Sure, call me selfish. But I would not say that love is blind, that’s too much of a cliché, I would more likely say that love makes you blind. Maybe it’s not love, but the malady of obsession.

Perhaps I wouldn’t have cared about his imprisonment even if I had never met Angela. He never had done much to endear himself to me. In his eyes, I was always a failure. I never played basketball, I didn’t go to the right school, and I never tried hard enough in school. My mother told me enough that I ascertained he was jealous. Jealous of me that I never had hardship like he did.

When he was 16, his father killed his mother and his younger brother before turning the gun on himself. No one ever knew why, but the town he grew up in had plenty of theories. He was staying in Indianapolis, playing in the state basketball tournament. They made a movie about a game he was in. There was a lot of drama, and excitement, and the final scene of the game, Hollywood made in the super-dramatic slow motion. You ever see Hoosiers? He was on the team that lost.

No one was sure which loss sent him over the edge. My great-grandparents took him in, but the farm life was not made for him. They had him committed to a boy’s home where he could finish his high school education. He was released after his 18th birthday, and he joined the military.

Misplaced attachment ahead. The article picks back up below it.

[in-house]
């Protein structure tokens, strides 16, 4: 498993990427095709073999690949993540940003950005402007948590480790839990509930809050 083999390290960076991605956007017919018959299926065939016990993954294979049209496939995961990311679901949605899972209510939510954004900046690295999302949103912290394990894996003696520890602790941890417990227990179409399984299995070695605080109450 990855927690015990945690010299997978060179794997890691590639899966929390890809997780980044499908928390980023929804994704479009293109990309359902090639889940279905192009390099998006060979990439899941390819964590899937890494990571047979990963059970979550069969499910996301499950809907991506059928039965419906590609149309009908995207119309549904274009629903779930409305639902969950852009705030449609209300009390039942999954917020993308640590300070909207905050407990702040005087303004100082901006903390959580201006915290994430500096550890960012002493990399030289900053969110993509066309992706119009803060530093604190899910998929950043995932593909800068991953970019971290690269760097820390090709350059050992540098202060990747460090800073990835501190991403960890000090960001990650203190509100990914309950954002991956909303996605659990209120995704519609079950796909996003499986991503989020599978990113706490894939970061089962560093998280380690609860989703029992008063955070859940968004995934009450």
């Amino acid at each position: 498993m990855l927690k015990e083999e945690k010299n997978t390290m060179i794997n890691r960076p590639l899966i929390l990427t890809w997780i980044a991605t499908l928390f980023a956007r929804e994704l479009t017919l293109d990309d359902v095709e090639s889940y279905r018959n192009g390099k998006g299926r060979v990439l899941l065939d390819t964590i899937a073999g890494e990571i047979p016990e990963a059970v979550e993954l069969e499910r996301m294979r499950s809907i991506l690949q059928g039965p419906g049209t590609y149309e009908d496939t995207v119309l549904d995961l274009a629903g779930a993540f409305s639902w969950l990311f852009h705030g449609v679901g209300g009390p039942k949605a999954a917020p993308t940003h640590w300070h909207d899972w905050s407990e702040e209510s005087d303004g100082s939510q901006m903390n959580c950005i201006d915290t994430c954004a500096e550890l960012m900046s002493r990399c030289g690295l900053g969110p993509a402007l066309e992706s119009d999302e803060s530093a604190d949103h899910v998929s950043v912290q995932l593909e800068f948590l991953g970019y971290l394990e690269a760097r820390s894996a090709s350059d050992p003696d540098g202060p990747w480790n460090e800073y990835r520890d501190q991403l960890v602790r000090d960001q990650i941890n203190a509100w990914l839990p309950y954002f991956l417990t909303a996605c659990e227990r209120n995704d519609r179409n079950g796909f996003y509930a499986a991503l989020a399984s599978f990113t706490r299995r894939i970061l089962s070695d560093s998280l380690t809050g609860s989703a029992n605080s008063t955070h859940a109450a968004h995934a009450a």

My dad served his tour of duty in the dead time between the Korean War and that little conflict in Vietnam. He always said that he regretted that he never went to war for his country. I guess that’s why he took it out on me.

Dad went back to school and got his MBA. That’s where he met mom. She was one of his professors, twelve years his senior. I guess dad never did really go for a classical romance. Growing up, I had one of the few moms that could talk about World War II in coherent memories.

I was an accident.

I think this was key factor in my dad’s bitterness towards me. Mom was forty-seven, and a woman who is that old is not prone to being a baby factory. Apparently, mom wanted to keep me, and my birth pushed her to the brink of death.

To reiterate, my dad’s crazy, and he’s locked up. Remember, ladies and gentlemen, I am not my father. I’ve probably bored you quite enough, but I guess this leads me to the events of today, and why I’m here now, and why you gentle, forgiving souls will be there later.

This is the day of my judgment.

This morning, sleep came sporadically. Today is the 18 of June, and I decided to take today off, even though I have worked every Monday for the past three years. I was hoping, beyond hope, that she might change her mind about her birthday plans. In the restless sleep, I had many dreams. Most vividly, there was one of Angela, lying next to me in my bed. I had my arm draped around her neck, and we were enjoying television. I leaned in to kiss her, but pulled away. A fraction of a second later, I made another move to kiss her, and her lips parted, but before our lips met, she looked me in the eyes.

“Its about time.” They were the most beautiful words ever to sound in human ears.

And then, at that second, at the most climatic moment of the most beautiful dream I ever had, right as I felt the moist softness of her lips, I was awakened by a sharp, shrill pounding on the door.